Sustainability, AMR, calf nutrition on CAVI 2018 agenda


The annual conference of the Cattle Association of Veterinary Ireland (CAVI) took place in the Mullingar Park Hotel, Co. Westmeath, on October 12-14 with a packed conference programme covering a spectrum of subjects. Antimicrobial resistance (AMR), calf health, sustainability, herd expansion, animal health, calf health, nutrition and fertility were some of the topics that were covered by international speakers and a panel of Irish experts.

The conference’s opening address was delivered by Conor Geraghty, Veterinary Ireland’s CAVI chairman, who also delivered a presentation on the role of the vet in sustainable agriculture and AMR. He was followed by Michael Maloney, director of Origin Green and Quality Assurance with Bord Bia, who spoke about sustainability on the first day of the CAVI conference. The results of the global sustainability survey carried out this year across 13 different markets internationally, show the increasing importance of food sustainability, now and in the future, according to Mr Maloney. He outlined how the Origin Green Programme was developed in response to market research which was positive towards Ireland as a producer of sustainable food, but needing to be able to provide proof on this.
Mr Maloney joined a session on Friday afternoon focusing on sustainability and AMR as well as the contribution of the beef and dairy sector to Ireland’s economic revival. This session also featured Bill Callanan, chief inspector, Department of Agriculture, Food & the Marine; and Professor Martin Cormican, national clinical lead for HCAI and AMR with NUI Galway.

A corporate practice panel discussion took place on Saturday 13, which reviewed the dramatic changes taking place in the structure of the veterinary profession worldwide and in the UK farm animal sector, debating whether these changes create opportunities or are bad for the veterinary profession, farmers and the public.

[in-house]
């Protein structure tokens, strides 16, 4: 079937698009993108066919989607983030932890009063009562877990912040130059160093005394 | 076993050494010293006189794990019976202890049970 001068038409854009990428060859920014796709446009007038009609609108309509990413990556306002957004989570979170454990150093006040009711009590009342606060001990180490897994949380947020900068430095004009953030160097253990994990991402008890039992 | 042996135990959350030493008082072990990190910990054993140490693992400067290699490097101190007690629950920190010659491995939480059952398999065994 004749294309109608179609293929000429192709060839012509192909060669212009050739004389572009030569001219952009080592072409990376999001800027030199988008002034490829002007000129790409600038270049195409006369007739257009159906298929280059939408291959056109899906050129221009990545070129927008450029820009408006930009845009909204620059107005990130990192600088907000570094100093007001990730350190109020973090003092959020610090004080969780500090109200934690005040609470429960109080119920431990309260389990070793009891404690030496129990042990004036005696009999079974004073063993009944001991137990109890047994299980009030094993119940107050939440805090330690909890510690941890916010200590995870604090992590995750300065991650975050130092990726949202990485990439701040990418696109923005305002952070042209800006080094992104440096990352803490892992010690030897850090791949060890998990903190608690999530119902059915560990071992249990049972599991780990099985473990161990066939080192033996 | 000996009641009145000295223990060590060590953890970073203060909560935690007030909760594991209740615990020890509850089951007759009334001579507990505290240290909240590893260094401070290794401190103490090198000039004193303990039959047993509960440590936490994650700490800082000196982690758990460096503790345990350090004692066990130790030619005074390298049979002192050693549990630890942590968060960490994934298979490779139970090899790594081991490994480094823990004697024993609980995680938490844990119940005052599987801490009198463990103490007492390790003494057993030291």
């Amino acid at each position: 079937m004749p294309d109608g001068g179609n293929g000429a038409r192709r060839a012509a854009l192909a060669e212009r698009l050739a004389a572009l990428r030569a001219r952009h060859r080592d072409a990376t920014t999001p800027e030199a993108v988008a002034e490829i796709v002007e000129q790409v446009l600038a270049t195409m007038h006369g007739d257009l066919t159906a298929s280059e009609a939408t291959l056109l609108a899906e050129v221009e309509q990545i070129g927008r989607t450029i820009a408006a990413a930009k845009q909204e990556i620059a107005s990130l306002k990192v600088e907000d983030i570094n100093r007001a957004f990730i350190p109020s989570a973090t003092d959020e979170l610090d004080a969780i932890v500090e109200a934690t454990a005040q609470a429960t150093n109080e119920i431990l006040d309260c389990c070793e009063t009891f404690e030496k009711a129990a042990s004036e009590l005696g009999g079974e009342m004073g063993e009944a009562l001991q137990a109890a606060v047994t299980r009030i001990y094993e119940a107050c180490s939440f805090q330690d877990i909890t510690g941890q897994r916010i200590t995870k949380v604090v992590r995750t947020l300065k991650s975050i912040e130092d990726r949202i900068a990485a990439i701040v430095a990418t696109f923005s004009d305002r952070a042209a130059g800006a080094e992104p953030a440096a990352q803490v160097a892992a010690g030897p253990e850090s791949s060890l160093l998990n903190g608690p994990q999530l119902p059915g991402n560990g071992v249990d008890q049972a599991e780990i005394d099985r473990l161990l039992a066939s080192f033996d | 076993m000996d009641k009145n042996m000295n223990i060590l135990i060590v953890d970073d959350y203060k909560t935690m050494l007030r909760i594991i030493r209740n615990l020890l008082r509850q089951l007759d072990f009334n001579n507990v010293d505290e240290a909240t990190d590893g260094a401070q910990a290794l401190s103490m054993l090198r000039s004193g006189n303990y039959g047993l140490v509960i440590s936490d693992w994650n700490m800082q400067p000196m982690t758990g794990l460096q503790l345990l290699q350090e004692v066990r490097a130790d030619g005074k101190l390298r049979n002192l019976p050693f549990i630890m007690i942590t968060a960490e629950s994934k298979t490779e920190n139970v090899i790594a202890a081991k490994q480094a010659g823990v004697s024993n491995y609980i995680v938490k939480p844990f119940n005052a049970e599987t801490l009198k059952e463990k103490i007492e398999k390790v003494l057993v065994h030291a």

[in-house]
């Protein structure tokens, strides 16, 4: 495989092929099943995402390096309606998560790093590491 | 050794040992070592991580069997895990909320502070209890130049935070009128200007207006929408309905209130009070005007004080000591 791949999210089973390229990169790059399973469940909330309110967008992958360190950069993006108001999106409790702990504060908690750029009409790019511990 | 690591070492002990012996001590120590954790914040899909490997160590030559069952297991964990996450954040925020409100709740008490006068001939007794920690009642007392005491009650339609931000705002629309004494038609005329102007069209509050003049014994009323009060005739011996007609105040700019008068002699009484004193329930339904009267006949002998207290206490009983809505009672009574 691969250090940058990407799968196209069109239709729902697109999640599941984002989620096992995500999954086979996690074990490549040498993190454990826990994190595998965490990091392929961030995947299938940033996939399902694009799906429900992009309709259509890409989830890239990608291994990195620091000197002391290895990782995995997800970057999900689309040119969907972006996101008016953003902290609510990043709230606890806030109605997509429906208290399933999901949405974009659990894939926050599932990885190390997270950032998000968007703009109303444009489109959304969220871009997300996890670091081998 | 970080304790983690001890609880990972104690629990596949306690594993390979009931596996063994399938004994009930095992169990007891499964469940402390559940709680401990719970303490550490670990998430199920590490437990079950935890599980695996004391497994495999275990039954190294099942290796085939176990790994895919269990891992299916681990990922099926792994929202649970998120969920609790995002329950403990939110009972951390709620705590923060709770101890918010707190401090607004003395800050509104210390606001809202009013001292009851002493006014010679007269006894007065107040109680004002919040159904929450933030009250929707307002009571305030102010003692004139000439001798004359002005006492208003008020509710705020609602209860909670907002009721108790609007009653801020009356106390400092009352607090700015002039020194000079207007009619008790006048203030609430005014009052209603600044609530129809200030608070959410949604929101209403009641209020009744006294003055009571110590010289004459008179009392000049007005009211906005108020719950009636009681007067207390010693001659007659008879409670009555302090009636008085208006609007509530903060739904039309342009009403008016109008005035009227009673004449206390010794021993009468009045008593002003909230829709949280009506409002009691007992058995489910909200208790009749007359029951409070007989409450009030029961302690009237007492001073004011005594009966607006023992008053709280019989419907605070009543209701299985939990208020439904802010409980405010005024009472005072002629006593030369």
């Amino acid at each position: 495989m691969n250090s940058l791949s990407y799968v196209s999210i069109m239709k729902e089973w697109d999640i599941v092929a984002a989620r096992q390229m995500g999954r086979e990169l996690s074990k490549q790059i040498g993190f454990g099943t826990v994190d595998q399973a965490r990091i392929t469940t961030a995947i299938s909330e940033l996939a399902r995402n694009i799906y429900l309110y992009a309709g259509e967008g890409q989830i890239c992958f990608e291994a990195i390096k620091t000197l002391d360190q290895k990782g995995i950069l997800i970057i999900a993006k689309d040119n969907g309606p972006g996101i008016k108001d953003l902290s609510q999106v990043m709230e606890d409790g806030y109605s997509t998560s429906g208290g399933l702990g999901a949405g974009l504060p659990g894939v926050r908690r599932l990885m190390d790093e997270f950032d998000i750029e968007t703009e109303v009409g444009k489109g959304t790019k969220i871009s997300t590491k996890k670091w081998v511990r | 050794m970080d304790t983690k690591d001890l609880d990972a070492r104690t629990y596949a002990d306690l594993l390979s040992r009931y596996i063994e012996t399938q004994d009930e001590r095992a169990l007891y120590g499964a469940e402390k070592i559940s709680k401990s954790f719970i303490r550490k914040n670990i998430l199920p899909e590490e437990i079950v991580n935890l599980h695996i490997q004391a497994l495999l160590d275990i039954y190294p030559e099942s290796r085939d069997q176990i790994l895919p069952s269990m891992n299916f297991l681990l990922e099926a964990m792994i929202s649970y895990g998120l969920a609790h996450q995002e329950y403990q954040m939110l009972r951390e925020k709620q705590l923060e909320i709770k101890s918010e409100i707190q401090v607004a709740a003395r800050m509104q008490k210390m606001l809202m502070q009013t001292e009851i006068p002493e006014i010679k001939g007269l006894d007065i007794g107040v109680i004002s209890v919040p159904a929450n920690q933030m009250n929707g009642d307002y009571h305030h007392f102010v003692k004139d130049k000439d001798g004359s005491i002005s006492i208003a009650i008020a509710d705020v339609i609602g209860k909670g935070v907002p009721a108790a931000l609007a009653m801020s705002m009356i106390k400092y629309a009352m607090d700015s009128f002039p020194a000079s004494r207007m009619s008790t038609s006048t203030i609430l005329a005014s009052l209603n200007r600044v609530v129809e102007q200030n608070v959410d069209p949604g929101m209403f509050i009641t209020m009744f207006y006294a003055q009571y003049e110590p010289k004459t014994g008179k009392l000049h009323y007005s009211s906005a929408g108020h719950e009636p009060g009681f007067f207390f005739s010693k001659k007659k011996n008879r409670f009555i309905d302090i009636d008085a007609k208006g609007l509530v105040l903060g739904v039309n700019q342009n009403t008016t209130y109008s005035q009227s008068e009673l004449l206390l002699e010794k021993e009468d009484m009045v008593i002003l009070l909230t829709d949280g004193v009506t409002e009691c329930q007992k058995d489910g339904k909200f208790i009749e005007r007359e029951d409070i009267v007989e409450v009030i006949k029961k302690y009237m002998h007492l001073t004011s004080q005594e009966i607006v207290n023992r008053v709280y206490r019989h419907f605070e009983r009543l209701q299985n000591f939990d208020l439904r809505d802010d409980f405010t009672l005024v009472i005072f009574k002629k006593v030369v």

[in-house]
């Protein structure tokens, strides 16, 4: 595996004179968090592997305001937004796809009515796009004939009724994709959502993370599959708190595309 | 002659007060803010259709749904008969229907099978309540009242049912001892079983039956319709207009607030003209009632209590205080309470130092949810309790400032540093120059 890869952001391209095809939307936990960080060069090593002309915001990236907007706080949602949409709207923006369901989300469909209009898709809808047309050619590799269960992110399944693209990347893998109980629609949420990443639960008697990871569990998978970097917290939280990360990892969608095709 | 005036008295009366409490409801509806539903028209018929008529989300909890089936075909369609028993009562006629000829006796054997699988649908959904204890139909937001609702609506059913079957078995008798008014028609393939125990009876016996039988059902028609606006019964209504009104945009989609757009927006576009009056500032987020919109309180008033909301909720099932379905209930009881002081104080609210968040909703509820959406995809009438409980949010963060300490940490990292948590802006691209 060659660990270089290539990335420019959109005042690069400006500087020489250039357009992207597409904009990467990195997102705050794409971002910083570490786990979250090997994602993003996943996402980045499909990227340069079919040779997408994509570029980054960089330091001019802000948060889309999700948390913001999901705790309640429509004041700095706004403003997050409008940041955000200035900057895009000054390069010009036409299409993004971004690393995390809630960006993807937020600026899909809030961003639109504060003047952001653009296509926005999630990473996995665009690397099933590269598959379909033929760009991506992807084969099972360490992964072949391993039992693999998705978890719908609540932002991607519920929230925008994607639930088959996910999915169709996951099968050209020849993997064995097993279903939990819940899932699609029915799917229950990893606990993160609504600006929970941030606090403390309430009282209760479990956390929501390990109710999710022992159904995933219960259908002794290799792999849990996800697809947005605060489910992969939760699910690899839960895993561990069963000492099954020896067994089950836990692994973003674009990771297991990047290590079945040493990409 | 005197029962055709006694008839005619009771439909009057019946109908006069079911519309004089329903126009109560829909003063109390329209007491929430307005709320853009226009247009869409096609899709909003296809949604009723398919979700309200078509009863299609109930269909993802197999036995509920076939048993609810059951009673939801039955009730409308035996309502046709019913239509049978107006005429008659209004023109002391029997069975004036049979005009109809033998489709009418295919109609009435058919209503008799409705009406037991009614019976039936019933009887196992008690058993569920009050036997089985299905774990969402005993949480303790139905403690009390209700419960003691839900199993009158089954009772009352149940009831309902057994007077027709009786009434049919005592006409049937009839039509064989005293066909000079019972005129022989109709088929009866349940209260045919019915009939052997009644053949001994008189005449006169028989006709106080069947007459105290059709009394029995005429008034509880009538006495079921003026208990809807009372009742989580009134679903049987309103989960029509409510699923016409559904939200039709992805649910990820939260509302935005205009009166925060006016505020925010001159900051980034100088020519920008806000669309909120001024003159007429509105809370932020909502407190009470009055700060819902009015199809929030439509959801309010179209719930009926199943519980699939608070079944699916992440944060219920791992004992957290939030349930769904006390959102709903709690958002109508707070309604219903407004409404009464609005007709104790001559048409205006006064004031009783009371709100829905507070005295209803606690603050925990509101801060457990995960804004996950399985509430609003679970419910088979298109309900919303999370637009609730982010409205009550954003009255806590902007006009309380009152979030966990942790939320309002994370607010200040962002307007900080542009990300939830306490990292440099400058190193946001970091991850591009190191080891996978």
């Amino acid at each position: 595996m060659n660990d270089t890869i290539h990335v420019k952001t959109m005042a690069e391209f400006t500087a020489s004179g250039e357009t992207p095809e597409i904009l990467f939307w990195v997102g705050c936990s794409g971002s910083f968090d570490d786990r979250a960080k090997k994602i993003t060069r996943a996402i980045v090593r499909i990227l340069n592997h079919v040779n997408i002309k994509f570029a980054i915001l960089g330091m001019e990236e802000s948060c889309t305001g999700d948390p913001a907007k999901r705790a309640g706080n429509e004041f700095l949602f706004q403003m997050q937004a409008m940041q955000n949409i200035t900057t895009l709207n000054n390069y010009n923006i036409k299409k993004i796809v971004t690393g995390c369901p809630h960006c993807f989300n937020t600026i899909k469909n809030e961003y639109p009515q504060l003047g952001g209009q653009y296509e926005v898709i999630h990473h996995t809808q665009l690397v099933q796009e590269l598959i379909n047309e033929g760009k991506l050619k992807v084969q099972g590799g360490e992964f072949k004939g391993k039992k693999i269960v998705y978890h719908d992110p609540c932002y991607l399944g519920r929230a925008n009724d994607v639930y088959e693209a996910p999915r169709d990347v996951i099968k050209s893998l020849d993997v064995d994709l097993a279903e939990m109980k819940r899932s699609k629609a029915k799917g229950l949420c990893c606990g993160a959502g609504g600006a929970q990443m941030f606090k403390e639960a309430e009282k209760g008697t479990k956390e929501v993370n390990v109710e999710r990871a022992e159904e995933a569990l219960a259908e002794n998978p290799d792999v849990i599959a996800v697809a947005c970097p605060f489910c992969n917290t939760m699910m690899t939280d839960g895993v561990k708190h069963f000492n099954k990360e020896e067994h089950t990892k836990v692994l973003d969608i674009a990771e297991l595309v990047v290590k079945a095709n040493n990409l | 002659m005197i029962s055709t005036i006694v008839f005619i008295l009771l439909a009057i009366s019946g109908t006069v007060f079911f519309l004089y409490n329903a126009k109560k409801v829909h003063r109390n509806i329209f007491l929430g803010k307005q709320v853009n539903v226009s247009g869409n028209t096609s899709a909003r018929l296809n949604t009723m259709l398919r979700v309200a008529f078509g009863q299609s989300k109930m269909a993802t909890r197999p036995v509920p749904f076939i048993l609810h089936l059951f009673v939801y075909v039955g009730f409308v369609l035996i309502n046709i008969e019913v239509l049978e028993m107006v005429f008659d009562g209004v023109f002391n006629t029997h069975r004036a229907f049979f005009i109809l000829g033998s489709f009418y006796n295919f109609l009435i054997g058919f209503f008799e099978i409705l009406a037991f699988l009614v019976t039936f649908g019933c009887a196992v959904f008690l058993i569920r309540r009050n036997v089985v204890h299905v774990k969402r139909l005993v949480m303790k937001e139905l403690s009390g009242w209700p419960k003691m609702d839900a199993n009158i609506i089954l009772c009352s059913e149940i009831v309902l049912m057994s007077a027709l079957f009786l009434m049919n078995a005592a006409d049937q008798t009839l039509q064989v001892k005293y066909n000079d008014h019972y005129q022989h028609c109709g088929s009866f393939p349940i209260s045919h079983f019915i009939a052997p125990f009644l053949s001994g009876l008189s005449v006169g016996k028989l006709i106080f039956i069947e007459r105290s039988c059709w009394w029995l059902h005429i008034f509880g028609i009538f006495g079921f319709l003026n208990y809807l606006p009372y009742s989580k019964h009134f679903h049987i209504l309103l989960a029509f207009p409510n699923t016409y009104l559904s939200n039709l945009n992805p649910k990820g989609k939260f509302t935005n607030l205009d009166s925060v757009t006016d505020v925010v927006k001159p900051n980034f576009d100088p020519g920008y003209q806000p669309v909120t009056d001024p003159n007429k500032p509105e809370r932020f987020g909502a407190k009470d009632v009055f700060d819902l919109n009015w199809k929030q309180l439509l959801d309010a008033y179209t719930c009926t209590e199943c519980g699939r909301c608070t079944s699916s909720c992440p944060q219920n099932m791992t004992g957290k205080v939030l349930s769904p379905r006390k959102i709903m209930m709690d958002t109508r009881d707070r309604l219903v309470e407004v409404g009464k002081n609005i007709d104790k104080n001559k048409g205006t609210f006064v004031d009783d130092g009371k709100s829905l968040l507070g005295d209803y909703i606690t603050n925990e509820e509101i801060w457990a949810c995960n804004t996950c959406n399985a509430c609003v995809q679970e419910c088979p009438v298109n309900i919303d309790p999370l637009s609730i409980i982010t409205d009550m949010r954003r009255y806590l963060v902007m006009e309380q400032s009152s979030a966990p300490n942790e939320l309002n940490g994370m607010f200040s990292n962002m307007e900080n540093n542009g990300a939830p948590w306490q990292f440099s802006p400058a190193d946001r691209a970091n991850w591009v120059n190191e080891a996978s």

“Worldwide, the ownership of the veterinary profession is passing from qualified veterinary practitioners to big business,” says Chris Bainton, managing director of VetCel.
Mr Bainton maintains the view that looking after the needs of the independent veterinary practice should always be the primary focus and expresses concerns that the vast majority of vets could only ever be employees in their own profession. He does not agree with developments in the UK, saying it ‘will end badly’.
Dr Tim Potter BVETMED PHD MRCVS, who serves on Westpoint’s Clinical Governance Board, points to the recent shift away from the traditional mixed practices towards specialist farm animal practices in the UK.
“More recently, we have seen the beginning of corporatisation of the sector, offering new opportunities and career paths for large animal veterinary surgeons.” Dr Potter explores the opportunities such as development for new graduate through internship programmes; as well as ongoing CPD opportunities for vets throughout their careers. Dr Potter shares his experiences of working in this environment and how it can facilitate clinical excellence through pillars such as clinical governance.
A review of the ownership of veterinary practice in Ireland is currently underway by the Veterinary Council of Ireland. While lay corporate ownership of veterinary practices is legal in some countries, it should be noted that there has been no change to the Veterinary Practice Act 2005 in relation to the practice of veterinary medicine in Ireland which states: ‘Any non-registered person carrying out act(s) of veterinary medicine as defined in Section 53 of the Veterinary Practice Act 2005 will be guilty of an offence and leave themselves open to prosecution’.